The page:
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There’s nothing worse than wandering round a building looking for a particular location, only to miss it because the sign that tells you that you’ve arrived had been sited on a door and somebody has left the door wide open.
I’ve always considered wayfinding as a real specialisation within the scope of signing overall. It’s a specialisation that’s really dangerous to dabble in whether you’re the manufacturer of the components comprising a way-finding system, or the practitioner who designs and installs them. You have to be really into it, to do it at all well. There are so many factors the end product needs to satisfy and letting any one of them dominate, at the expense of another, leaves you with the ruin of a wayfinding scheme to deal with.
Signs that relate to generally static chunks of infrastructure, such as places Aberdeen or Penzance, have a life span that’s largely a function of the materials they’re made from. When the weather has done its work, the sign will be replaced, in all likelihood with something pretty much identical. That’s because, unless something really unusual happens, Aberdeen and Penzance will always be where they are now but the system will still have to work as there will always be first time visitors needing guidance.
Some wayfinding schemes though, usually point the way to things that are anything but static. People get promoted. Radiology gets a new machine and moves to a bigger room. A new MD is installed and he’s a sales driven animal, so finance is consigned to a new home in a Portacabin by the bins.
A wayfinding scheme has to be updatable to reflect these changes.
Aesthetics gone wrong
I was given to believe that there are forty shades of green. Try telling that to whoever was responsible for the directory in a Nottingham department store I visited. Every little component in the system had been stove enamelled, or painted, in a shade of green close, but not close enough, to its neighbour. Every time a change was made, a new shade of green would find its way into the directory. Eventually, it lost its way completely. A case of aesthetics shot to pieces!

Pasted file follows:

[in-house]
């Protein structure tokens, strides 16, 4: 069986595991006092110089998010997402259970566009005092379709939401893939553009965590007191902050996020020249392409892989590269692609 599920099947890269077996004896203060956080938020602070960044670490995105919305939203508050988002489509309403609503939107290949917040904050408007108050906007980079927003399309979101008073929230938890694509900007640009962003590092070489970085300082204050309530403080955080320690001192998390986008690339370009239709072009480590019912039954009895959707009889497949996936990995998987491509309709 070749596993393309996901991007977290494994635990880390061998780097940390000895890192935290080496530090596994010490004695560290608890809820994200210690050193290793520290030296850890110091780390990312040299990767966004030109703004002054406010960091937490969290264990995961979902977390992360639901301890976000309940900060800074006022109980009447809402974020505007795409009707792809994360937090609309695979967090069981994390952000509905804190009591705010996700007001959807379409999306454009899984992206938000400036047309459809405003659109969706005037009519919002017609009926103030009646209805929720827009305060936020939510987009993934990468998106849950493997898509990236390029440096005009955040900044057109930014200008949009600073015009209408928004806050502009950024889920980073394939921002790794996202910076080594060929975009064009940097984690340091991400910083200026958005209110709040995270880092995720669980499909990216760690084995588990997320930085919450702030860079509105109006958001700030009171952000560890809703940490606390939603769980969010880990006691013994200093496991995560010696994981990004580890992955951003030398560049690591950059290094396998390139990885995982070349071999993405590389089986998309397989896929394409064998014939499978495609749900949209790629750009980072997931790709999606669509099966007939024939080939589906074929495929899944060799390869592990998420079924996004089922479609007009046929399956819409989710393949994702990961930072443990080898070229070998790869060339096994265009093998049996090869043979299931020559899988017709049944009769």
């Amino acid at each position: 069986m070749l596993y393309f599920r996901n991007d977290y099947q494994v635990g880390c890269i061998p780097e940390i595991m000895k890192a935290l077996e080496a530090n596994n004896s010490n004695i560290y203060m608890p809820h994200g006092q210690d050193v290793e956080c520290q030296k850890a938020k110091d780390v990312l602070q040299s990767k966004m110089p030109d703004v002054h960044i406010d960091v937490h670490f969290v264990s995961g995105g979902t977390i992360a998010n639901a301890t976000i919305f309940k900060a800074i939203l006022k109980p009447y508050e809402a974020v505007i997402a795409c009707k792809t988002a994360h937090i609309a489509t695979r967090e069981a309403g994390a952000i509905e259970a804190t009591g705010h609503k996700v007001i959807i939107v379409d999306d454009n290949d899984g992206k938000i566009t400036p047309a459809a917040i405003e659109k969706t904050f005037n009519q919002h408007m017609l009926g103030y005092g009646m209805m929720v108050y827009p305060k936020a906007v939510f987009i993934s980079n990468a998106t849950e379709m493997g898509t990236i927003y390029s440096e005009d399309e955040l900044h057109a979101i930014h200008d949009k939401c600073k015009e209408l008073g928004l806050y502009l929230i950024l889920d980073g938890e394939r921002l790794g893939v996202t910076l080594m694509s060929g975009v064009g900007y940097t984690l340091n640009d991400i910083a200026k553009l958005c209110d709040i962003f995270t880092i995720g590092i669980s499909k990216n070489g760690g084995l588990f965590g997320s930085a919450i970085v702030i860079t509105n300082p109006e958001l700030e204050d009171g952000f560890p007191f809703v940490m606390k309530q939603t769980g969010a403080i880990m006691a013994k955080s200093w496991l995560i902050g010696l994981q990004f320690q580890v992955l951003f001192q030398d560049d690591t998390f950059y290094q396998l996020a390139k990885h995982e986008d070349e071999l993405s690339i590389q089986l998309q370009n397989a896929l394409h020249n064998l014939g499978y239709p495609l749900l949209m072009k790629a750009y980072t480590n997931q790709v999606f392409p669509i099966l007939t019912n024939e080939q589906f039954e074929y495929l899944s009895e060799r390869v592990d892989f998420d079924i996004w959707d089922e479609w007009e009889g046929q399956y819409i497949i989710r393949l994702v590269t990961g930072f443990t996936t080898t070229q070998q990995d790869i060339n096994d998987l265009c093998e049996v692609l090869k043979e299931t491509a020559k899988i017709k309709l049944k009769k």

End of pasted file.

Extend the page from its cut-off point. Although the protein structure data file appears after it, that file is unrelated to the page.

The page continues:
How about the provincial theatre that wanted its wayfinding ‘in character’? No room here for the crisply rendered, get-it-at-a-glance quality of a sharply contrasting sans-serif face and unmistakeable din-standard arrows. Try brown lettering on gold anodised aluminium (one of the most difficult colours to match every time in the anodising process) and, as if that’s not enough, make sure the lettering is Olde English and forget that it has a lower case too. A case of legibility shot ot pieces!
Learning from other industries
Thankfully, wayfinding done well is an absolute joy to behold and there’s quite a bit of it around. Airports, on the whole, get it right. They spend a small fortune on signing because they’re in the business of herding people from one place to another, and their system would simply grind to an excruciating halt if they didn’t do it well. The British road traffic signing scheme is just about the best in the world and, let’s face it, we get plenty of time to admire it at close quarters. You can’t talk wayfinding and transport without mentioning the London Underground.
Its wayfinding scheme is an exemplar of best practice in signing and, in its way, a thing of beauty too. Wayfinding done well is a deep design specialisation. It draws upon knowledge of how type works and how things distilled to the barest essence actually function. The very fact that it’s not a discretionary involvement of the user with the sign, but something closer to necessity, confers upon it a responsibility to do its job and to do it well. No one goal in wayfinding is seconded to another. Whether the scheme sets out to counterpoint the architecture that is its host, or to work with it, it must do so in a manner that sits comfortably with its need to direct and inform. Give legibility its head though, and you may have won in the functional stakes, but you’ll also have blighted the venue with the aesthetics of a car crash.
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Mid Cheshire NHS Trust’s ageing IT estate was causing significant problems. Amy Freeman, the Trust’s Associate Director of IT, identified a number of challenges that needed to be addressed when she joined the organisation in 2016.